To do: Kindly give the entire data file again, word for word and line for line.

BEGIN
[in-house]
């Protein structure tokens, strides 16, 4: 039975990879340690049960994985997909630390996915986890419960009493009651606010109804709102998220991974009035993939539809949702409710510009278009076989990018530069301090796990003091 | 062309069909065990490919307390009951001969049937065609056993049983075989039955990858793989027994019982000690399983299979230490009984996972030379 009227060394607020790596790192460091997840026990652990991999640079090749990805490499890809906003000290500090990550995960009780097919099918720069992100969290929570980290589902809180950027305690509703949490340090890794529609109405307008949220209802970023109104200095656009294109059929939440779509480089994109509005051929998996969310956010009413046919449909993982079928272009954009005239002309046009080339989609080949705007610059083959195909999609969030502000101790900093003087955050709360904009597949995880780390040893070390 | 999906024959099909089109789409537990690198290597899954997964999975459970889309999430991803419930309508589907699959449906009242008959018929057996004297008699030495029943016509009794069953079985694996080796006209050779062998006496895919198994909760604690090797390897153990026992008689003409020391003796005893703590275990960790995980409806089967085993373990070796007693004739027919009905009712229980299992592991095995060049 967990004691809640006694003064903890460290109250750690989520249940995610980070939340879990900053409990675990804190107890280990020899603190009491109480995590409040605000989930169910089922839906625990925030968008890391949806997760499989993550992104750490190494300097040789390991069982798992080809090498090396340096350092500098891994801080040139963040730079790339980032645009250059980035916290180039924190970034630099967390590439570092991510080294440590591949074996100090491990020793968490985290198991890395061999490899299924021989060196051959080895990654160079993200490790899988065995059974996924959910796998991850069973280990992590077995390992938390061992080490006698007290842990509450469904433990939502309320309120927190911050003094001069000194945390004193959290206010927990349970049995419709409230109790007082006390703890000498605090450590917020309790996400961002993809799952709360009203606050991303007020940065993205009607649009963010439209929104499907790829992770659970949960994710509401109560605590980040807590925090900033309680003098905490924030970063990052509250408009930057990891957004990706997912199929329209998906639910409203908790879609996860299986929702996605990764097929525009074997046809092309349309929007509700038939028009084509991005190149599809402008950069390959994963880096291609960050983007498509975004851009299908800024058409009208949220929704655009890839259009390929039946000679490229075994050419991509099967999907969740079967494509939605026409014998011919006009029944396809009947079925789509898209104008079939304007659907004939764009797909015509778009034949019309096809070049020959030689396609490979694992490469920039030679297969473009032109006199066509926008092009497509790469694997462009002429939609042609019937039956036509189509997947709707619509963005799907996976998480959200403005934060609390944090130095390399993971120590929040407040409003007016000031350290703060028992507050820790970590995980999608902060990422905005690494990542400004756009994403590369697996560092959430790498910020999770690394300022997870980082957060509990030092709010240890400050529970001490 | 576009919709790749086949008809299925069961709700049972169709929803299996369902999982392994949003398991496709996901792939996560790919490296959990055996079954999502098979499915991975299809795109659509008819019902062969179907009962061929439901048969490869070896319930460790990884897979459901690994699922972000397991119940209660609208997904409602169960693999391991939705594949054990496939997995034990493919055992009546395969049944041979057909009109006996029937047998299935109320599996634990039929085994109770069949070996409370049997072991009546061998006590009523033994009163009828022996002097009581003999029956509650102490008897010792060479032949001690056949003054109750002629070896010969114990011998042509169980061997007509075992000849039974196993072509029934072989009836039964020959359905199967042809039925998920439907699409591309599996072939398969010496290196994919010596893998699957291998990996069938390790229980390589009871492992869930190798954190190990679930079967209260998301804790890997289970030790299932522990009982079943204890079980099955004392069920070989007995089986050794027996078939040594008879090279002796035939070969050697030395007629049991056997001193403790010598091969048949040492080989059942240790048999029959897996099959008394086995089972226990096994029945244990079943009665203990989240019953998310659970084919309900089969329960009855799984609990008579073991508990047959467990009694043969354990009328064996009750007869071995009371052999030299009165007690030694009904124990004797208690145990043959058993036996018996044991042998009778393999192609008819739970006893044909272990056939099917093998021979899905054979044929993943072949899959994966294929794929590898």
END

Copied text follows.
[in-house]
């Protein structure tokens, strides 16, 4: 039975990879340690049960994985997909630390996915986890419960009493009651606010109804709102998220991974009035993939539809949702409710510009278009076989990018530069301090796990003091 | 062309069909065990490919307390009951001969049937065609056993049983075989039955990858793989027994019982000690399983299979230490009984996972030379 009227060394607020790596790192460091997840026990652990991999640079090749990805490499890809906003000290500090990550995960009780097919099918720069992100969290929570980290589902809180950027305690509703949490340090890794529609109405307008949220209802970023109104200095656009294109059929939440779509480089994109509005051929998996969310956010009413046919449909993982079928272009954009005239002309046009080339989609080949705007610059083959195909999609969030502000101790900093003087955050709360904009597949995880780390040893070390 | 999906024959099909089109789409537990690198290597899954997964999975459970889309999430991803419930309508589907699959449906009242008959018929057996004297008699030495029943016509009794069953079985694996080796006209050779062998006496895919198994909760604690090797390897153990026992008689003409020391003796005893703590275990960790995980409806089967085993373990070796007693004739027919009905009712229980299992592991095995060049 967990004691809640006694003064903890460290109250750690989520249940995610980070939340879990900053409990675990804190107890280990020899603190009491109480995590409040605000989930169910089922839906625990925030968008890391949806997760499989993550992104750490190494300097040789390991069982798992080809090498090396340096350092500098891994801080040139963040730079790339980032645009250059980035916290180039924190970034630099967390590439570092991510080294440590591949074996100090491990020793968490985290198991890395061999490899299924021989060196051959080895990654160079993200490790899988065995059974996924959910796998991850069973280990992590077995390992938390061992080490006698007290842990509450469904433990939502309320309120927190911050003094001069000194945390004193959290206010927990349970049995419709409230109790007082006390703890000498605090450590917020309790996400961002993809799952709360009203606050991303007020940065993205009607649009963010439209929104499907790829992770659970949960994710509401109560605590980040807590925090900033309680003098905490924030970063990052509250408009930057990891957004990706997912199929329209998906639910409203908790879609996860299986929702996605990764097929525009074997046809092309349309929007509700038939028009084509991005190149599809402008950069390959994963880096291609960050983007498509975004851009299908800024058409009208949220929704655009890839259009390929039946000679490229075994050419991509099967999907969740079967494509939605026409014998011919006009029944396809009947079925789509898209104008079939304007659907004939764009797909015509778009034949019309096809070049020959030689396609490979694992490469920039030679297969473009032109006199066509926008092009497509790469694997462009002429939609042609019937039956036509189509997947709707619509963005799907996976998480959200403005934060609390944090130095390399993971120590929040407040409003007016000031350290703060028992507050820790970590995980999608902060990422905005690494990542400004756009994403590369697996560092959430790498910020999770690394300022997870980082957060509990030092709010240890400050529970001490 | 576009919709790749086949008809299925069961709700049972169709929803299996369902999982392994949003398991496709996901792939996560790919490296959990055996079954999502098979499915991975299809795109659509008819019902062969179907009962061929439901048969490869070896319930460790990884897979459901690994699922972000397991119940209660609208997904409602169960693999391991939705594949054990496939997995034990493919055992009546395969049944041979057909009109006996029937047998299935109320599996634990039929085994109770069949070996409370049997072991009546061998006590009523033994009163009828022996002097009581003999029956509650102490008897010792060479032949001690056949003054109750002629070896010969114990011998042509169980061997007509075992000849039974196993072509029934072989009836039964020959359905199967042809039925998920439907699409591309599996072939398969010496290196994919010596893998699957291998990996069938390790229980390589009871492992869930190798954190190990679930079967209260998301804790890997289970030790299932522990009982079943204890079980099955004392069920070989007995089986050794027996078939040594008879090279002796035939070969050697030395007629049991056997001193403790010598091969048949040492080989059942240790048999029959897996099959008394086995089972226990096994029945244990079943009665203990989240019953998310659970084919309900089969329960009855799984609990008579073991508990047959467990009694043969354990009328064996009750007869071995009371052999030299009165007690030694009904124990004797208690145990043959058993036996018996044991042998009778393999192609008819739970006893044909272990056939099917093998021979899905054979044929993943072949899959994966294929794929590898």